Oh, and because this is England and every word they use is silly, a bacon sandwich also goes by the names bacon butty, bacon bap, or a bacon sarnie. Groan.
Ham and Cheese Sandwich
A ham and cheese sandwich is a perfectly delicious, if safe, sandwich to order, but it’s also a pretty obvious and straightforward. The idea that it had to be invented seems kind of ridiculous. But, invented it was, and while there’s no clear consensus of its origins, the first description of a ham and cheese (or at least ham and cheese adjacent sandwich) comes from lovely England.
Now the British, being how they are, tend to add pickle to their ham and cheese. If that were a regular pickle, we’d be fine with that, you’re basically describing a Cuban sandwich. But in England, sweet pickle is a random chutney of pickled vegetables and fruits.
Yes, fruits. It’s sweet, and they put it on their ham and cheese sandwiches, and that upsets us. But as far as a regular sandwich, a ham and cheese is very good, and even though the British try to ruin it, they at least brought it into the world for us. So thanks, we guess.
A cucumber sandwich, in pure theory, could be the perfect stand in for England’s penchant for bland, boring food. If you’re taking just slices of cucumber, the vegetable best known for making water taste slightly more watery, and putting it between white bread, you are describing a cry for help.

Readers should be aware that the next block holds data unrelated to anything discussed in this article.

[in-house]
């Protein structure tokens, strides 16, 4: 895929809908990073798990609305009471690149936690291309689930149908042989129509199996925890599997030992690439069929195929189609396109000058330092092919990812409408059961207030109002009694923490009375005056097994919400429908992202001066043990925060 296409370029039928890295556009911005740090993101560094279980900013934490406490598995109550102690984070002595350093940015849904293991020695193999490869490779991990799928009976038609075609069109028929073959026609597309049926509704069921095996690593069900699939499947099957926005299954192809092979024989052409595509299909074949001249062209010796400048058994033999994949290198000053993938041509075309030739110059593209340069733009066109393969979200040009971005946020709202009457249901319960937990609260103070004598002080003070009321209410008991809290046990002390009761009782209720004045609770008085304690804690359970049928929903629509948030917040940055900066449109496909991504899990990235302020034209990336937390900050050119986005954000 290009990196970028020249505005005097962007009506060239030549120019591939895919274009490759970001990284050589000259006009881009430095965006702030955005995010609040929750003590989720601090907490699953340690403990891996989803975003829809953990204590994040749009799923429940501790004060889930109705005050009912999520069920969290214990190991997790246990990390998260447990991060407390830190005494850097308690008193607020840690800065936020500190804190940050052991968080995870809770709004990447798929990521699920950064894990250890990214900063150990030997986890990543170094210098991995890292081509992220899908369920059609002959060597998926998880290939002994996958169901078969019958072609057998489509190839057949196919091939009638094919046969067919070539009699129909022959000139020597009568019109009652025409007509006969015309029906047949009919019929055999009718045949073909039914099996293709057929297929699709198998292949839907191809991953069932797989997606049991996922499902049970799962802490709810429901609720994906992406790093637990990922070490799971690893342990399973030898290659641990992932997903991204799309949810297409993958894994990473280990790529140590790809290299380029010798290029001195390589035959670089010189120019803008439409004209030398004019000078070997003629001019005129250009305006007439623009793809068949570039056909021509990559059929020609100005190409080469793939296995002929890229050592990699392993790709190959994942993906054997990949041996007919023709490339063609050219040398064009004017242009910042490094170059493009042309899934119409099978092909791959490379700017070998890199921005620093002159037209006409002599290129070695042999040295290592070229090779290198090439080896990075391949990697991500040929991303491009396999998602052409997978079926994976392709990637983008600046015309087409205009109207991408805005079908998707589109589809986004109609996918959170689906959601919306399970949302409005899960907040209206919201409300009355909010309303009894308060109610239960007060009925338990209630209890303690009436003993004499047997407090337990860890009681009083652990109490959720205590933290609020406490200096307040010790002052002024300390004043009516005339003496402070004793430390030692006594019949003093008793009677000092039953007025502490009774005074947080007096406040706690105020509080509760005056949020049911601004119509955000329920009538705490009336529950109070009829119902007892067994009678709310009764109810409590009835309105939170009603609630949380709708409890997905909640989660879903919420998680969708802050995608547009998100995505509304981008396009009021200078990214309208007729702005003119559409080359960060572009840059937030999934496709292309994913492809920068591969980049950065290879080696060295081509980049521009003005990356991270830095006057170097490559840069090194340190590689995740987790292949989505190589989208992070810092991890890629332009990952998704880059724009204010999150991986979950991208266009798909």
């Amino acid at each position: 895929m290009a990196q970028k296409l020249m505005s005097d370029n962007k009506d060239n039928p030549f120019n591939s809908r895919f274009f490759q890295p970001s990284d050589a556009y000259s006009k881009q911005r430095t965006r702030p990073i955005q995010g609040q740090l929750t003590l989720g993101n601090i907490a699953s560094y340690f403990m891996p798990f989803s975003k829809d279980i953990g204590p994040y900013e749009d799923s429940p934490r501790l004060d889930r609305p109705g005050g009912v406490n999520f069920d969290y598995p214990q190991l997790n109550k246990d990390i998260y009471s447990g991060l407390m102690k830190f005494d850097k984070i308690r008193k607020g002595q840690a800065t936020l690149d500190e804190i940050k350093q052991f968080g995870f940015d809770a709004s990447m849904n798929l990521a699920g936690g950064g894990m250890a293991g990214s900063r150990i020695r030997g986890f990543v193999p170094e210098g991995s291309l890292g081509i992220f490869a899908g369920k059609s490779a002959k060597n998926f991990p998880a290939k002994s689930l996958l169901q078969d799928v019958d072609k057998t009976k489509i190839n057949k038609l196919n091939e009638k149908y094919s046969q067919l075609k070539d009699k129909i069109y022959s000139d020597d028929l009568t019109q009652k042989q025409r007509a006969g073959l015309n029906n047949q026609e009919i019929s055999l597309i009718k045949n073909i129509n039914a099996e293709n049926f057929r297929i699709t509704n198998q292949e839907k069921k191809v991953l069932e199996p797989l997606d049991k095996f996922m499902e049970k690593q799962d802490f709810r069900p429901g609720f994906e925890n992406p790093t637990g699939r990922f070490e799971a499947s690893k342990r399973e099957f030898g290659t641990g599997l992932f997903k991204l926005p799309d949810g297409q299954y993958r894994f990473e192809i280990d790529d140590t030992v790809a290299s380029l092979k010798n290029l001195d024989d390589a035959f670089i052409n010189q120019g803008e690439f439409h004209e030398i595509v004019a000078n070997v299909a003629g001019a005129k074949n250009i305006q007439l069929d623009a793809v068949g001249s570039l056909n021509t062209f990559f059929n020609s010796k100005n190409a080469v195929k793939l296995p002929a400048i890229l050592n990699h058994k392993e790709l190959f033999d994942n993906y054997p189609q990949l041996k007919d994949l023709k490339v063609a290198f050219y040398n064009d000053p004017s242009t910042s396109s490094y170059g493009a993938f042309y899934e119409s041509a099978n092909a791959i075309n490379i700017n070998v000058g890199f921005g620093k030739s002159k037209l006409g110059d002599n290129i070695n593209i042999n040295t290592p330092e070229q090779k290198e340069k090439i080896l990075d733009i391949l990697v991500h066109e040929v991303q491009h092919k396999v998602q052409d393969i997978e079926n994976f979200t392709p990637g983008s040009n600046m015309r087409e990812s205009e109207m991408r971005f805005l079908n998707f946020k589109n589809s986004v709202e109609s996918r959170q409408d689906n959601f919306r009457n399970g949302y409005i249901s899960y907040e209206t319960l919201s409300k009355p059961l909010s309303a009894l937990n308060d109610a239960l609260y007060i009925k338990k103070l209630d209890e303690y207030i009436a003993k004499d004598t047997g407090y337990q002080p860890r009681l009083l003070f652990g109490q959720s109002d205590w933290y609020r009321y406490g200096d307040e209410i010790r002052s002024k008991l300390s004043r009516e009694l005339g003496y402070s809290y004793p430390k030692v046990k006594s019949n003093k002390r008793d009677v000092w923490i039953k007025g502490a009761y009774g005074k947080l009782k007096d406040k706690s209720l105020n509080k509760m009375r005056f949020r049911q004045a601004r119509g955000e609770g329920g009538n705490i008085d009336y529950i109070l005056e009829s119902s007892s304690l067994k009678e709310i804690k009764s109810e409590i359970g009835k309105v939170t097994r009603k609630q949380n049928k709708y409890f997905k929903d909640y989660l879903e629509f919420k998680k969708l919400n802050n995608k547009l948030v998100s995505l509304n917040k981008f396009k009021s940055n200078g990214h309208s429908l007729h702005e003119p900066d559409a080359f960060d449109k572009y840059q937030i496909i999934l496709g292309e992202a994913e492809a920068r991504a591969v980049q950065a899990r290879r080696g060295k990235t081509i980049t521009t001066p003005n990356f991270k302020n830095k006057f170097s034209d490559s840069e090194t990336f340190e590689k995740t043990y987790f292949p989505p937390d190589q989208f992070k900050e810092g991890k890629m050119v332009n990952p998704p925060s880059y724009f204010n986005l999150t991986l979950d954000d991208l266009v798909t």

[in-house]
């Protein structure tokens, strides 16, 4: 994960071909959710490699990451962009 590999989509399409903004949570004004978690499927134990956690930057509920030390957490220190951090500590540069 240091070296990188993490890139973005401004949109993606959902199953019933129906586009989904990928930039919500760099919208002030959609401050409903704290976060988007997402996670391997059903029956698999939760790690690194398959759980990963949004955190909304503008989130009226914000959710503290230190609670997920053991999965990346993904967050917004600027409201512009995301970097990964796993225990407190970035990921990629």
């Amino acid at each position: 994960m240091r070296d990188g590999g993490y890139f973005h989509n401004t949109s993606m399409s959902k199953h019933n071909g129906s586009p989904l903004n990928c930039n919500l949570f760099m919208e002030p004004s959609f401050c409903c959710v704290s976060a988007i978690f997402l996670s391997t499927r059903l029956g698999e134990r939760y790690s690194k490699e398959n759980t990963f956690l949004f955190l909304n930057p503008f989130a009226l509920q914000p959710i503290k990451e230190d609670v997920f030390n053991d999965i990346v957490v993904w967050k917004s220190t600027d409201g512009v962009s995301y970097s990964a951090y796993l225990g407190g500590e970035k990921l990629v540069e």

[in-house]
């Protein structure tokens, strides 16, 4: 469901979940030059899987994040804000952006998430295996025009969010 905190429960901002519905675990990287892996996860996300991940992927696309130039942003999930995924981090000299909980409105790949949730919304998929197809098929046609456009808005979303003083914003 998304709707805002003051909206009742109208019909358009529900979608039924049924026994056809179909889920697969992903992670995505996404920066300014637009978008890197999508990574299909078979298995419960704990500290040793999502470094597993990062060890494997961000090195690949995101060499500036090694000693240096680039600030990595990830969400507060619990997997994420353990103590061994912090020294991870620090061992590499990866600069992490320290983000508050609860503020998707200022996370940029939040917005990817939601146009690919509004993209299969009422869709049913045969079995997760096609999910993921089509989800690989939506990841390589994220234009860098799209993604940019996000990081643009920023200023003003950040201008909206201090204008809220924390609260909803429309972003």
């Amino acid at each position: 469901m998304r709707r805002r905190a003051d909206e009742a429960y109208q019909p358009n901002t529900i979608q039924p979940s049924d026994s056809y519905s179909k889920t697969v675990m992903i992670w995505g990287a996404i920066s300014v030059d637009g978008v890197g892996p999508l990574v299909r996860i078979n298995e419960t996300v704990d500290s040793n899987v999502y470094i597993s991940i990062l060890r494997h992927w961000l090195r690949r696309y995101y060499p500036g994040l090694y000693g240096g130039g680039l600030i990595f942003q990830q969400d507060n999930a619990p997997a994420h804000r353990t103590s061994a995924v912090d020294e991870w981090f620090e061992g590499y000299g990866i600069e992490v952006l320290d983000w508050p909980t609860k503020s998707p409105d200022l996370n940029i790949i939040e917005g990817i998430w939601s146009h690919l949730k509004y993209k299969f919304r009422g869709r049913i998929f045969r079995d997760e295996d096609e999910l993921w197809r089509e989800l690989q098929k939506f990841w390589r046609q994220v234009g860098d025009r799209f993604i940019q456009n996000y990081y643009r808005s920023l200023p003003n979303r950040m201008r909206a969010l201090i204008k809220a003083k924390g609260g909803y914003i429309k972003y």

And in fact, that’s how this sandwich originated—the first cucumber sandwiches emerged in the mid-19th century, and were little more than cucumbers on buttered bread eaten primarily by the upper class during afternoon tea. If they stayed that way, we’d be putting this way down on the list.
But the thing is, most modern recipes for cucumber sandwiches are much better, and much more delicious, because they’re also just absolutely awful for you. Allrecipes, for example, provides a version of the cucumber sandwich that involves dill, mayonnaise and cream cheese, and if you add mayonnaise and cream cheese to anything it’s automatically going to be delicious.
We have to imagine that America had something to do with this presentation, but we’ll give England credit and list this in the “good sandwich” section of the article.
Hog Roast Bap
Okay so before we talk about this pork, gravy, and sage roll, let’s talk about the word bap. Apparently the British call rolls “baps” because while the English invented the language, there clearly were some growing pains that got ironed out by the time we took it over.